Number two is an asymmetry in side bend or an asymmetry and lateral flexion. So when we’re going through active range of motion, we will typically see that side bending towards the side that they’re already shifted towards is gonna be much better than going towards the opposite side. So using this same example here, if Jenna is shifted towards the right, right, her shoulders are going towards the right side, what we will typically see is that she side bends towards that side, right, towards the right side, that it’s pretty solid because that’s the direction her body’s already wanting to go to. And then when you go to the opposite side, it’s gonna be, yep, very limited and oftentimes painful. And so anytime I see an asymmetry in lateral flexion or an asymmetry in side bend, I’m for sure gonna test out a lateral shift correction to see if it makes a difference. And when we say asymmetry in side bending, it’s not always just an asymmetry in range of motion, can also be an asymmetry in symptoms. So even if the side bending is relatively similar from a range of motion standpoint with how far the person can side bend, if one side is dramatically different from a symptom, from a pain standpoint, that’s also sometimes indicative of a lateral shift. Okay, so number two is an asymmetry in side bend.

Number three, an asymmetry in rotation of the hip. Specifically, internal rotation is usually the one where you’re going to pick up on it. So if I have Jenna sit right here on the table and she just does internal rotation while she’s sitting right here. So we’re just assessing how much internal rotation we have. And then if I had Jenna fake a lateral shift, so let’s go in the same direction, right? She’s shifted towards that right side because she’s off when her shoulders go to the right, she’s offloading the left side. And so now it’s going to present like she has much better internal rotation on the left versus the right. Now, it might not be true internal rotation that is different. It might just be of the position of the hips that it presents as if it’s different. So picking up on internal rotation again, either because of symptoms or because of range of motion, can be a third way to differentiate between someone having a lateral shift. You can test it in sitting like what we’re doing here. You could also test it in supine, but Very commonly it is the side opposite of the shift that actually might have a bit more internal rotation. Again, because of the position of the torso or the position of the trunk.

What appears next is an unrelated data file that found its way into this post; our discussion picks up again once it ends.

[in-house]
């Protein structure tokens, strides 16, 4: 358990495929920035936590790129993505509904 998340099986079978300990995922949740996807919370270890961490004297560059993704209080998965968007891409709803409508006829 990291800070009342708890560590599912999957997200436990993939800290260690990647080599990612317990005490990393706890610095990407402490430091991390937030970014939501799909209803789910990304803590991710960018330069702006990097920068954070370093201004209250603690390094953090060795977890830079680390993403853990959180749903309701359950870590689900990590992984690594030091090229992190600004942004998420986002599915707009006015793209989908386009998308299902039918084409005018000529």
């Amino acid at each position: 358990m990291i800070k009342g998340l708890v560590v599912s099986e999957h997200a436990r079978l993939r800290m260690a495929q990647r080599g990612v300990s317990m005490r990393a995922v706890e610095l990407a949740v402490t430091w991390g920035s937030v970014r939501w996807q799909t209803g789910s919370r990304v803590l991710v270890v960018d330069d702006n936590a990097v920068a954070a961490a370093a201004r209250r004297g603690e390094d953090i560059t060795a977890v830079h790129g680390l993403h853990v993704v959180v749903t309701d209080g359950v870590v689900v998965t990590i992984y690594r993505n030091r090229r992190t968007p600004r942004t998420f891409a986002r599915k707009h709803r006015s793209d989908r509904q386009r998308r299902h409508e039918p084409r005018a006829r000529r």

And then lastly, the fourth way that we can pick up on a lateral shift is in the subjective. So the first three are going to be more in the objective exam, right? The last one, the subjective, is going to be a preference for sleeping or lying on one side versus the other. So that could be, again, sleeping, that could be laying on the couch, it could be any time the person’s non-weight bearing, they prefer to go in one side versus the other. And again, because they’re offloading the painful side.

So if I hear any of those four things, whether it’s in the subjective or the objective exam, I’m for sure going to test the lateral shift correction because I can’t afford to miss it. So again, as you’re going through this week and you’re seeing someone that has acute low back pain, back-related leg symptoms, and you’re trying to pick up on the lateral shift, what are those four things that might indicate that? Well, number one, the most obvious, it’s visible. So you’re gonna look at the person square on, and you’re gonna look at the forearms to see if there’s a difference in space side to side with their arms relaxed. Number two, an asymmetry in side bend. That asymmetry could be range of motion, being asymmetrical or symptoms being asymmetrical side to side. Number three is a difference in hip rotation, more specifically internal rotation. And then lastly, the subjective exam is a preference for sleeping and or lying on one side versus the other. All right, that’s all that I got for you today. This is part one of two. So we’re going to come back in a few weeks and jump on again and go over different ways that we can actually correct the lateral shift. The one that we know most commonly, right, when you’re standing on the side and you’re shearing the person or shifting the person in the opposite direction, that is by far the most common. But we’ve got a lot of other cool variations when the person might not tolerate that position. So as always, if you want to learn more about this, hit us up at one of our live lumbar management courses. And we’ve got a bunch coming up from the spine division over the next few months. I know we’ve got two coming up this weekend to next weekend as well. Cervical and lumbar spine management. Have an awesome day in the clinic. Thanks, team.